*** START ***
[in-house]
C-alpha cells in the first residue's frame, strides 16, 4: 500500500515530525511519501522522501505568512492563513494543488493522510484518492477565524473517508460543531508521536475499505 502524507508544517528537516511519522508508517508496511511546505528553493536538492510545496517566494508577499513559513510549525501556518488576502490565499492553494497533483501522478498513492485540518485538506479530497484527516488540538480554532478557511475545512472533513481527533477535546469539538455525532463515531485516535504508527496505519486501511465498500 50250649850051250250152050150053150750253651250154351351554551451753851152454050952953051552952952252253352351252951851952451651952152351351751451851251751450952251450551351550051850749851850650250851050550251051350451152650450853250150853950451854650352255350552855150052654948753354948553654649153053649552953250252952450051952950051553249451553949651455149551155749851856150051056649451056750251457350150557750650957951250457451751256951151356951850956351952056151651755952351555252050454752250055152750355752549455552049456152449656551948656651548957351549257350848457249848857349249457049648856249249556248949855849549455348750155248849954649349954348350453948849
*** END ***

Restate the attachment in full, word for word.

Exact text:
[in-house]
C-alpha cells in the first residue's frame, strides 16, 4: 500500500515530525511519501522522501505568512492563513494543488493522510484518492477565524473517508460543531508521536475499505 502524507508544517528537516511519522508508517508496511511546505528553493536538492510545496517566494508577499513559513510549525501556518488576502490565499492553494497533483501522478498513492485540518485538506479530497484527516488540538480554532478557511475545512472533513481527533477535546469539538455525532463515531485516535504508527496505519486501511465498500 50250649850051250250152050150053150750253651250154351351554551451753851152454050952953051552952952252253352351252951851952451651952152351351751451851251751450952251450551351550051850749851850650250851050550251051350451152650450853250150853950451854650352255350552855150052654948753354948553654649153053649552953250252952450051952950051553249451553949651455149551155749851856150051056649451056750251457350150557750650957951250457451751256951151356951850956351952056151651755952351555252050454752250055152750355752549455552049456152449656551948656651548957351549257350848457249848857349249457049648856249249556248949855849549455348750155248849954649349954348350453948849